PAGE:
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I have a model that appears to have fake depth, where objects in the geometry are smaller rather than further away. That said, the model looks fine in orthographic view (if you position the camera correctly) and appears there as it actually should appear in perspective view.

enter image description here

In perspective view, of course, the objects that are "further" away are smaller than they are supposed to be when you get close to them.

How could I transform the vertices of my mesh to appear in Perspective view, as it does in Orthographic view? As far as I know, it would involve: 1) translating each vert along the x and z world planes as they appear on the perspective screen coordinates to line up with the same vert on the orthographic screen coordinates. 2) scaling the mesh along the world y, eyeballing it until everything starts to look correct.

The first step is where I find myself rather stuck. Anyone got a way to tackle it?

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  • $\begingroup$ Is there a reason to not simply use an orthographic camera? $\endgroup$ – PGmath Jan 21 '15 at 18:23
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This sounds like a job for math, python, and bmesh. You'll have to have an understanding of the mathematics behind orthographic and perspective projections so that you can compute replacement coordinates for the vertices.

Once you have the formula, you can write python which iterates through the vertices of the mesh and rewrites their coordinates. Something like this:

obj = bpy.context.active_object
for v in obj.data.vertices:
    v.co = funkify(v.co)
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Expanding on Mutant Bob's answer (he provided the code, I'm commenting from the math point of view):

It is, unfortunately, impossible "in general" (except some fringe cases) to recreate the real positions of some points in space from how they appear from one point of view (and your scene essentially represents one point of view - from the front - even though it's technically 3-dimensional). You need either two points of view (two different variants of the scene; one would look as if you're observing it from the front, like you have here, and another would look as if you're observing it from the side, for example); or you need one point of view AND a depth buffer for that point of view.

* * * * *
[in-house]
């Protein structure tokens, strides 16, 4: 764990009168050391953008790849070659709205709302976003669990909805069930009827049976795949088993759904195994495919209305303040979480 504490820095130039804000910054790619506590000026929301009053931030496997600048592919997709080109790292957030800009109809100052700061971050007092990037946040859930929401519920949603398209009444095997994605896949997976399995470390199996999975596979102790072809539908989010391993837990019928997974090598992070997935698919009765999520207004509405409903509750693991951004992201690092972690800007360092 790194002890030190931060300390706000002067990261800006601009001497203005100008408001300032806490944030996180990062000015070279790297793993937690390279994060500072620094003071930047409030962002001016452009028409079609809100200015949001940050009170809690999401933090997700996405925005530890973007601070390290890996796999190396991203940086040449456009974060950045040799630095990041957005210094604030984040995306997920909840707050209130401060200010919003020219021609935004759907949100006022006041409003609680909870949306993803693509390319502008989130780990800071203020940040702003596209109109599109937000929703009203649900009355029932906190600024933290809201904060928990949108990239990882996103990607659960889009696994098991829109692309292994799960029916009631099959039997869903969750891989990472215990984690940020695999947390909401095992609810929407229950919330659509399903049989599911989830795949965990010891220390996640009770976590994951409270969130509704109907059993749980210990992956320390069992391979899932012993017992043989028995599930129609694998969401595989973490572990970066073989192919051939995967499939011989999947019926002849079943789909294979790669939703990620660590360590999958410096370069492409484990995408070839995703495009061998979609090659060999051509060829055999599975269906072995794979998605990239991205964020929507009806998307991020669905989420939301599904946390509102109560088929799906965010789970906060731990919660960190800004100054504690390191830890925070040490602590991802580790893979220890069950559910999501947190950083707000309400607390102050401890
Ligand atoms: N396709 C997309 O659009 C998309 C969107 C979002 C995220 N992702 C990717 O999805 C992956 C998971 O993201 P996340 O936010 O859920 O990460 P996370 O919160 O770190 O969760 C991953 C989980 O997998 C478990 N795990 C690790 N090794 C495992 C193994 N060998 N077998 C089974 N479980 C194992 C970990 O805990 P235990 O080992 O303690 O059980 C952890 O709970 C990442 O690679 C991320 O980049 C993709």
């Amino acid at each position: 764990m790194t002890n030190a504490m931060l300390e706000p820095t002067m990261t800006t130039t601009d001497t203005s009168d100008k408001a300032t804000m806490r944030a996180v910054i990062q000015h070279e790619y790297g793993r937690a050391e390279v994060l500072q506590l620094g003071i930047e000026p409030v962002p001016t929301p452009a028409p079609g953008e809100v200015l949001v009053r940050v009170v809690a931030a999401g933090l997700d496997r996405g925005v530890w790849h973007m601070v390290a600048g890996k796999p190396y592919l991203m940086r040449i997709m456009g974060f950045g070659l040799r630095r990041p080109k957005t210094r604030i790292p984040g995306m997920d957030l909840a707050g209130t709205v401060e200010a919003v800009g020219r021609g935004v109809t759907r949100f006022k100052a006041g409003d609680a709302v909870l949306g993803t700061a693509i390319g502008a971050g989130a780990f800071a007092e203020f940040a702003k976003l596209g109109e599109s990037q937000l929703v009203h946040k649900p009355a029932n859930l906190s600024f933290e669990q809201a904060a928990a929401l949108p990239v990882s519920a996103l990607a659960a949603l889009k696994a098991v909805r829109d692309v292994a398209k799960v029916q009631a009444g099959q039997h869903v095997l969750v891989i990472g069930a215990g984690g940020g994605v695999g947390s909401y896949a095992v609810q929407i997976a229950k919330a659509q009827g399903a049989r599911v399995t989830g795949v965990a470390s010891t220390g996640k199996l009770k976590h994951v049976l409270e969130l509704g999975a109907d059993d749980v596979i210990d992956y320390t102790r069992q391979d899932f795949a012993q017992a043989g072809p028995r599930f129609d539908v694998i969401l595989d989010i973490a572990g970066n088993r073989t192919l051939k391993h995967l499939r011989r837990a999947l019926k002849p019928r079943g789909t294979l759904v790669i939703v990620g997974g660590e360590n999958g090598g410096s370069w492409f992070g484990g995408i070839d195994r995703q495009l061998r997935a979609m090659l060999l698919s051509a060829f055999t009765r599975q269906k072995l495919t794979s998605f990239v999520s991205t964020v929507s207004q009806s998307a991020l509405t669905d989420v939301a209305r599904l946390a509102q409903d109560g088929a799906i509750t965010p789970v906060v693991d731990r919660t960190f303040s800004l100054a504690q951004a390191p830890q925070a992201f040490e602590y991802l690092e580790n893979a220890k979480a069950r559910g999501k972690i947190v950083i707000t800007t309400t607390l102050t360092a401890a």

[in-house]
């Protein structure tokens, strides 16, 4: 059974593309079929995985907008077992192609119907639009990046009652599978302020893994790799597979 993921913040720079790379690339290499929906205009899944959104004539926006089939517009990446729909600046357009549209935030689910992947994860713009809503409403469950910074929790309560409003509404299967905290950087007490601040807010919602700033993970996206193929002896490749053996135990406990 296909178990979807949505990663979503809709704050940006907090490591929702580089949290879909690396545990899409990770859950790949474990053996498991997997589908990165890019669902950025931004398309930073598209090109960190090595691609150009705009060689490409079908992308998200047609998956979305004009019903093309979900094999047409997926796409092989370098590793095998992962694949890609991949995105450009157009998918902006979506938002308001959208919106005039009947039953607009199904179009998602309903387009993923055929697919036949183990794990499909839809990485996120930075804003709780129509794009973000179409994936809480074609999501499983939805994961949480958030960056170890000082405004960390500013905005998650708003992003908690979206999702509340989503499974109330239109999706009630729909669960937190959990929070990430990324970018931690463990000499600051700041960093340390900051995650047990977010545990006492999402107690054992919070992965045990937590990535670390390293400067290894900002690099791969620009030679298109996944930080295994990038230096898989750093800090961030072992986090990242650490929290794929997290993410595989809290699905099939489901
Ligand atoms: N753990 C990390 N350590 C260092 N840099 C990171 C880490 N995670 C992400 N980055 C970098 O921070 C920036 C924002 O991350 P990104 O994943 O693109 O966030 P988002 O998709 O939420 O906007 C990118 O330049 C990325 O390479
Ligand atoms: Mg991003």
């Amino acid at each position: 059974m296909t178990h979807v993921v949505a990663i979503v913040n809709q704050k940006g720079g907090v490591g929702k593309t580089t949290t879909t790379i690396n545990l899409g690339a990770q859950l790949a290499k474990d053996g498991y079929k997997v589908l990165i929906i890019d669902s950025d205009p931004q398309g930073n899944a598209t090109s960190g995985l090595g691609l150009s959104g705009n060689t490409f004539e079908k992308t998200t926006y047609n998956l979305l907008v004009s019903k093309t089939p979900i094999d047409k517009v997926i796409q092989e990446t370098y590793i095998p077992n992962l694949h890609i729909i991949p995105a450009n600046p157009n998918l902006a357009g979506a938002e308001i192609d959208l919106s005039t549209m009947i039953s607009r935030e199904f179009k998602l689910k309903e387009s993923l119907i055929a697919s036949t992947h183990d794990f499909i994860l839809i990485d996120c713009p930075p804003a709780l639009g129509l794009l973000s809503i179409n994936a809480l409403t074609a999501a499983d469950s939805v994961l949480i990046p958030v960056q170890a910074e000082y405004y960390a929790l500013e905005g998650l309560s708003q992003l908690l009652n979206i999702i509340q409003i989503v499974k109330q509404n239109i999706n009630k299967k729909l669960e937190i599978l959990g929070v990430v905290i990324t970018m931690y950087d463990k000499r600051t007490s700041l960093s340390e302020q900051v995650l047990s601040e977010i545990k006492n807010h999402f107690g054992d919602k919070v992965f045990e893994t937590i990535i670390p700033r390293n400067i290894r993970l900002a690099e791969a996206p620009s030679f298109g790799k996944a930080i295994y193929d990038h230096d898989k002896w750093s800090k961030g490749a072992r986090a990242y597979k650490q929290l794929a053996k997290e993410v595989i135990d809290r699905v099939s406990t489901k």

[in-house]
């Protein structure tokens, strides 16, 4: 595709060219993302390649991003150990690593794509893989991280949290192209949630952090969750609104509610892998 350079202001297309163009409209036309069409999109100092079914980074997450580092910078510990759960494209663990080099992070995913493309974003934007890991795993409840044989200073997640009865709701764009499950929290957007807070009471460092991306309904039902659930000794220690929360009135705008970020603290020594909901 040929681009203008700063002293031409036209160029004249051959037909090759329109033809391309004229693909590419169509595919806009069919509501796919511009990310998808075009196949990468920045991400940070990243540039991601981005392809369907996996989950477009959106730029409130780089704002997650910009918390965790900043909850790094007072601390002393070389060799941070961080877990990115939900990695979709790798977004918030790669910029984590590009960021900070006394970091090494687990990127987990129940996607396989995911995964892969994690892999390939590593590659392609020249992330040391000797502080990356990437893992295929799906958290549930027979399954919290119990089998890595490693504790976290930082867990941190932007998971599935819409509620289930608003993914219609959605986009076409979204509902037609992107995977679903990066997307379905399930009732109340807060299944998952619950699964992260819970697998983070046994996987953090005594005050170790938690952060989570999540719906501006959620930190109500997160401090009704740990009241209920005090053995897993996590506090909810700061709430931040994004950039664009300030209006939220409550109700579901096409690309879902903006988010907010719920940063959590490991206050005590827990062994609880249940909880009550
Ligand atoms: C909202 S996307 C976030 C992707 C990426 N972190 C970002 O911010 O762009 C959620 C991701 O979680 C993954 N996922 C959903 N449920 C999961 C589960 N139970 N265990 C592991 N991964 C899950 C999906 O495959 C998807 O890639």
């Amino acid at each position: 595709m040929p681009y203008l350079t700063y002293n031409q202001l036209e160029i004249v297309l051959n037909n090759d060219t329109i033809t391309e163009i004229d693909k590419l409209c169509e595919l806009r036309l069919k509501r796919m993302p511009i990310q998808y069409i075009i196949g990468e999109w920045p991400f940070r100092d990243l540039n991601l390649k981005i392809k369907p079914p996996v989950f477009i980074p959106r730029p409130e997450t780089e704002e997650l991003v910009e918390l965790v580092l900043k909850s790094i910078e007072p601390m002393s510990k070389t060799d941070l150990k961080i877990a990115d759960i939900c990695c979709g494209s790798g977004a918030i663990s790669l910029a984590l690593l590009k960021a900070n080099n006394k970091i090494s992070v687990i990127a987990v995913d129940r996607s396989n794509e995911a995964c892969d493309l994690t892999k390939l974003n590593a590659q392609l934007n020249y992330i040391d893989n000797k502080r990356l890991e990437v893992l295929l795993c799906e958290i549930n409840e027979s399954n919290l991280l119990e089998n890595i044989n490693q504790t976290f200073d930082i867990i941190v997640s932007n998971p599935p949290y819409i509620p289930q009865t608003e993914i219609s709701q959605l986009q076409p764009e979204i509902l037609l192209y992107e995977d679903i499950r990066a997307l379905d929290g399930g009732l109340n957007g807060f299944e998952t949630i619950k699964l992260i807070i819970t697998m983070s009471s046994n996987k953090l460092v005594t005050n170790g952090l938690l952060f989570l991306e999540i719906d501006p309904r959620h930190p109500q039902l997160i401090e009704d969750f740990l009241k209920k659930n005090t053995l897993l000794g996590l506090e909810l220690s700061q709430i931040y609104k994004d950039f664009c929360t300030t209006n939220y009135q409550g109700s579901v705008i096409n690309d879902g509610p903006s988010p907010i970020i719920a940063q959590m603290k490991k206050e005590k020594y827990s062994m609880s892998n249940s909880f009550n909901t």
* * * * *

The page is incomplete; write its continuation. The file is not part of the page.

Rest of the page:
Suppose you have the first situation (you have two points of view). Then the task of recreating the original positions of vertices in space would be pretty demanding (depending on whether or not we can biject vertices from one scene to another easily), but theoretically possible to pull off.

Suppose you have the second situation (one point of view and the depth buffer info). Then the task of recreating the original positions is fairly trivial (you might get lost in the equations, but the algorithm itself is pretty straightforward).

But: unfortunately, even though you have a 3D scene, it's essentially "2D": you only have the "screen positions" of vertices stored in there and placed onto some plane that is parallel to the camera screen. As a result, you have only one point of view and that's all; no second point of view, no depth information.

Here's an example: see that lever on the wall behind the character? It could be a big lever far behind the character, or it could be a small lever right next to the character. Both of these situations would result in the same projection (same image). Thus, it's not possible to "backtrack" this operation and determine where that lever really should be.

The opposite operation to what you want to do is absolutely possible to perform, but what you're asking for is, sadly, impossible since the depth information is lost.

However! If your scene isn't completely flat (all vertices being on one plane), then you could, in theory, multiply it by an arbitrary factor along the axis of depth and then multiply the coordinates along the two other axes, the further you get from the camera position, the more the multiplication factor. However, it will be a very approximate solution (you'll have to eyeball it) and it will largely depend on how (if at all) the relative depth is preserved in your scene.

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  • $\begingroup$ But, the information stored in the actual data of the objects locates each vertex in three dimensions, right? Couldn't that be used to calculate a depth buffer? $\endgroup$ – Tim M. Feb 27 at 18:32
  • $\begingroup$ Oh, wait. I guess that since the depth of the vertices is also only correct in orthographic mode, it will also be inaccurate when thought of in perspective, so that wouldn't really work. Never mind. $\endgroup$ – Tim M. Feb 27 at 18:35
  • $\begingroup$ Sorry to comment spam, but here's a thought: if the model looks accurate in both front and side orthographic, you should mathematically be able to make that work, right? That would be the two points of view you were mentioning. $\endgroup$ – Tim M. Feb 27 at 18:41

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